Patricia T. McAllister, 93, peacefully passed away in her home on Nov. 8, 2017, surrounded by family. Pat, as everyone called her, was born at home on June 6, 1924, to George and Margaret Thatcher, in Edwardsville, Illinois. She grew up in Illinois, but spent summers at the family cottage on Lake Michigan. A place that remained dear to her throughout her life.
Pat attended Knox College in Galesburg, Illinois. She met her future husband of 71 years, William C. McAllister, at a military mixer in 1943. They were married in San Diego on Aug. 24, 1946. Upon Bill’s completion of college at San Diego State, they returned to Bill’s hometown of Billings, where they built their own home and raised a family. Bill and Pat spent two years in New York, one year in Texas and three years in Missoula throughout Bill’s work career. They always returned to Billings, which was their true home.
Besides working a few years for RSVP, Pat was a homemaker for most of her life. During Pat’s years in Billings, she was extensively involved in community service organizations. These included volunteer work at the Billings Clinic, Women’s League of Voters, Area II Council on Aging, RSVP, Adult Resource Alliance, Billings Chamber of Commerce Visitor’s Center, Billings Symphony Society, Relay for Life, and Radio Reading for the Blind. Pat was awarded the President’s Volunteer Service Award for her many hours of service.
There were many things Pat’s children loved about her, but her love of reading and writing poetry and parodies were some of the most treasured. She spent hours reading to her children when they were young. They spent evening time listening to her read classics, like The Jungle Book, Mary Poppins, Charlotte’s Web and The Little Princess. Pat’s children and grandchildren are voracious readers, and love poetry and singing because of her. She wrote poems and parodies for countless occasions. It got to the point that people “expected” Pat to write something for every event.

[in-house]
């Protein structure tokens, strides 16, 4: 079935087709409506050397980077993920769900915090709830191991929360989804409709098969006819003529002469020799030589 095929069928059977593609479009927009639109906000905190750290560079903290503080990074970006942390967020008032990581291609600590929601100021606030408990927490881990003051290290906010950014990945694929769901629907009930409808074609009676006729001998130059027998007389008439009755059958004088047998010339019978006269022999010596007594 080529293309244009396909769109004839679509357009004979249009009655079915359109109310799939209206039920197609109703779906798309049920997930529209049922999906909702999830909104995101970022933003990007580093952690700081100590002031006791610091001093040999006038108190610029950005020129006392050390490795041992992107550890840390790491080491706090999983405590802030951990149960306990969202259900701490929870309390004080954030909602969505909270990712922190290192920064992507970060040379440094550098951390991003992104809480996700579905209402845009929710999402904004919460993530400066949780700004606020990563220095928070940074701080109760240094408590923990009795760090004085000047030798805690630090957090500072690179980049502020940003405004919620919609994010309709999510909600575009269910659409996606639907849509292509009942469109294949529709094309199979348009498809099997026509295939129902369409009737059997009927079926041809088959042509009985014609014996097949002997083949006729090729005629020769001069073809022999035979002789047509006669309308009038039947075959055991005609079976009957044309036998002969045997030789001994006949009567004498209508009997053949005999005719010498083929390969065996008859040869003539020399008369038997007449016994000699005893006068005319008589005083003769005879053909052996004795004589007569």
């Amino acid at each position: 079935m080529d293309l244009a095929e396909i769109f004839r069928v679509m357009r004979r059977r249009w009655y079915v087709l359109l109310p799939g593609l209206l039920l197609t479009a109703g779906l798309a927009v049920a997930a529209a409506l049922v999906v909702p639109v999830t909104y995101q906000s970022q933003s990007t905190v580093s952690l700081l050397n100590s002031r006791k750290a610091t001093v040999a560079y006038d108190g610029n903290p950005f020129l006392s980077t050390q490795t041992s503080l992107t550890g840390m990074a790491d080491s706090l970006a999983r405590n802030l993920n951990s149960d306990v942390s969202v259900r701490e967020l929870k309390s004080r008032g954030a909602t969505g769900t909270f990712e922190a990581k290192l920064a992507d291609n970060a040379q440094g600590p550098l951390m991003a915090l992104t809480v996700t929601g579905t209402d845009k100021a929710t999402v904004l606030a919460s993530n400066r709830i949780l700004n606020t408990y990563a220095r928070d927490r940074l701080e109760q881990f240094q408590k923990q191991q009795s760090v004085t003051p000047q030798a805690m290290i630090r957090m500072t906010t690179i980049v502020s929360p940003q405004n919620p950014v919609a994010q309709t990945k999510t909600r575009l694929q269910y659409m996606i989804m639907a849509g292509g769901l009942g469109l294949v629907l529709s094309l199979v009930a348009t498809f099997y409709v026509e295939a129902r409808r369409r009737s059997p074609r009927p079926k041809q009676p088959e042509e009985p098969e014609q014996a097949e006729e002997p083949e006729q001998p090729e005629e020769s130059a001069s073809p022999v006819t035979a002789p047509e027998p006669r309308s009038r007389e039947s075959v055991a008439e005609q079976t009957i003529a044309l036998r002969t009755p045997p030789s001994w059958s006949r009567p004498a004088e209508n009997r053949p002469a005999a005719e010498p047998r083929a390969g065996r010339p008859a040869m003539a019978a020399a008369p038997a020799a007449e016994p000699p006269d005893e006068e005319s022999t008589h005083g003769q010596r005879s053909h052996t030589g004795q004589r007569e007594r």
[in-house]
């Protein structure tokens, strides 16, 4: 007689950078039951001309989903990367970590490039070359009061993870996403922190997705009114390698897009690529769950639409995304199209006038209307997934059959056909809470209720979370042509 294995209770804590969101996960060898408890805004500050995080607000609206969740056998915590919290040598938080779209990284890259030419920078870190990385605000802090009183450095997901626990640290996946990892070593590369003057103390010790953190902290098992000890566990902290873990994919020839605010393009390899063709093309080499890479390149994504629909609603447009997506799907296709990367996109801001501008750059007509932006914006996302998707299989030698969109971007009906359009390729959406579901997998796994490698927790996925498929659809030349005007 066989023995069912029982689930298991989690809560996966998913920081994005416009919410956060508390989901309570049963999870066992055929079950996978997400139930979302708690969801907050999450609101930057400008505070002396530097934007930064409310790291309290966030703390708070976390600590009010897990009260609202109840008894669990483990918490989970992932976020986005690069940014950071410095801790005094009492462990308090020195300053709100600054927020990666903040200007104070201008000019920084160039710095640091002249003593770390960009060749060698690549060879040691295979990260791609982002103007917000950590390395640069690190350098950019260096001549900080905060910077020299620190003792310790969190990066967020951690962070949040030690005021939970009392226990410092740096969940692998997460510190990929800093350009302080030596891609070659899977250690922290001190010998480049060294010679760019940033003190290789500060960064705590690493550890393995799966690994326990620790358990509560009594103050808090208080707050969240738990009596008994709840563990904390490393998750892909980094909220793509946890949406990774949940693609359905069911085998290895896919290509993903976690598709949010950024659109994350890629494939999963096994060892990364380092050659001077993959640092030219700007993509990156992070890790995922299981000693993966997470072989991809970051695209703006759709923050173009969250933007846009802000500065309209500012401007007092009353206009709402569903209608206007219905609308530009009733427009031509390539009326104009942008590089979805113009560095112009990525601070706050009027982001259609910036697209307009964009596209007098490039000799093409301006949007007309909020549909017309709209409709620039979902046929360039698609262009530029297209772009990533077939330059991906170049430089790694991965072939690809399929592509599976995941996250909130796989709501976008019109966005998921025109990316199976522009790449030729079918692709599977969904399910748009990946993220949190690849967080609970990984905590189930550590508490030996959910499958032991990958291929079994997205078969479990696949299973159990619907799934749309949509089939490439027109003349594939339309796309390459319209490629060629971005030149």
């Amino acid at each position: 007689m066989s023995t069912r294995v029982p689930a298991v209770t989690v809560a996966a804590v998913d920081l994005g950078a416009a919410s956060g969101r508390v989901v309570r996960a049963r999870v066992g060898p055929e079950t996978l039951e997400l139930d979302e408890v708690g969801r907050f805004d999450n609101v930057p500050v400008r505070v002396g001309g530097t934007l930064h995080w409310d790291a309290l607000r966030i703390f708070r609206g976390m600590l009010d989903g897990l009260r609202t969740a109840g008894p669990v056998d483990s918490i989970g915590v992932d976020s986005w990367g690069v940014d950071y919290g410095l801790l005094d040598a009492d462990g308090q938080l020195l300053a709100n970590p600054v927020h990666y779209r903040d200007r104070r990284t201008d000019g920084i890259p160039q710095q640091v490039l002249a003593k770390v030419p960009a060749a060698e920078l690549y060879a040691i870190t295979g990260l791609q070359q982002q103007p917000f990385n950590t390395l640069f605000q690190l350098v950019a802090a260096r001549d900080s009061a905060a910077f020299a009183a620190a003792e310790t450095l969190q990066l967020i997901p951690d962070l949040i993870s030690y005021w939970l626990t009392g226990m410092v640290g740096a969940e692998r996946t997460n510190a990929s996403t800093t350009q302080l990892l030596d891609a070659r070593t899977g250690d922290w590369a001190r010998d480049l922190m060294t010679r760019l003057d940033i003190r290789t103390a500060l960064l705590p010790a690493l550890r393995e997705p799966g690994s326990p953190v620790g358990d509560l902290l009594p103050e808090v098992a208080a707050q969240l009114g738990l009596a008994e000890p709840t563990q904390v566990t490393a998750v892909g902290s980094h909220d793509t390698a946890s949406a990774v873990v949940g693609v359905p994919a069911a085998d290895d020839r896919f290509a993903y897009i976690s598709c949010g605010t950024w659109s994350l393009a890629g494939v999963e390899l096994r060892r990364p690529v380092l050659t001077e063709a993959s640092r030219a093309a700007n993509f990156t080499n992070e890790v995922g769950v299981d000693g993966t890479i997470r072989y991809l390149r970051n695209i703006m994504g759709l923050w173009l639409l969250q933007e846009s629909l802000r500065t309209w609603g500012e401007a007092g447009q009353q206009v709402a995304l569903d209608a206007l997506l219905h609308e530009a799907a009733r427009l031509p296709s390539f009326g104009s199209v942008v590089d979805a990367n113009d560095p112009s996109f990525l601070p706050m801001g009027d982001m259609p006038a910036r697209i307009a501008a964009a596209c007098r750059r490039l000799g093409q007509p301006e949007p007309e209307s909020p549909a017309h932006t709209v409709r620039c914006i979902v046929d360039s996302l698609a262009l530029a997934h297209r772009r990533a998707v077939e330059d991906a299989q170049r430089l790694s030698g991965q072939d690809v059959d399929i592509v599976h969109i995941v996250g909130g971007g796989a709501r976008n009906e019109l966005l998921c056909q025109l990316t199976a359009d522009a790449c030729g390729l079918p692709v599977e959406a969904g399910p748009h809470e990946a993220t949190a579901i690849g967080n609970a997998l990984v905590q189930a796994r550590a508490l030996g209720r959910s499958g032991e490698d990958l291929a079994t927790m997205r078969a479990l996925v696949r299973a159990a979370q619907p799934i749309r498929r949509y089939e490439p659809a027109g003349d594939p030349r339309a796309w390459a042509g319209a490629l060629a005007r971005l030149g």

Bill and Pat enjoyed traveling, and family vacations included many trips to California, Michigan and trips around Montana, singing songs and playing the alphabet game along the way. Later in life, they traveled to every state in the United States; New Zealand; Cook Islands; Europe — including Scandinavia, the British Isles, France and Germany; Canada and Costa Rica. Their trips often included family and friends.
Pat had many friends in many circles. She was dear to all who met her because of her quirky sense of humor, dry wit and willingness to share a poem or song to anyone who would listen. She cherished her friendships in Dinner and Bridge Clubs, traveling groups, Jazzercise classes, the coffee group, fellow volunteers and members of St. Stephen’s congregation.
She treasured her neighbors, the Sieversons (Sig), Huckes (Dorothy), Morrisons (Jean), and Vollers. She felt so blessed to have such wonderful friends in the neighborhood.
Pat was active her whole life: bicycling/hiking, golfing, camping, time at the family cabin, skiing, (until she broke her leg), and her favorite activity, jazzercise, in which she participated into her 90s.
Pat is survived by husband Bill; three children, Lee, Amy and Jane (Dudley); five grandchildren, Anna and Clayton Improta, Kelsey and Sam Angel, Giovanna McAllister; great-grandson Kayden McAllister; sister Jane Heitzman; and many extended family members throughout the country.
Finally, the family wants to thank the people who cared for Pat during her end of life. Thanks to the caring members of Compassus (Hospice) for their kindness and grace with Mom. Thanks to caregiver Lisa Warner, who was a blessing to our family at the perfect time. And thank you to friends and family who have sent their thoughts and prayers.
A celebration of Pat’s life will be held at 11 a.m. Saturday, Nov. 25 at St. Stephens Episcopal Church. Gathering and refreshments following.
In lieu of flowers, memorials can be made to Adult Resource Alliance or the charity of your choice.
We asked Dad what he wants people to remember about Mom. He told us:
She always supported whatever I did. She first agreed to come to Montana, but was reluctant to move here. She became a devoted “Montanan.” She came with me to Connecticut, Texas and Missoula for my career and law school, always happy to come back to Billings. She didn’t like discord and was always the peacemaker. She was faithful and rarely said something negative. Most of all, she was my best friend, as well as my wife.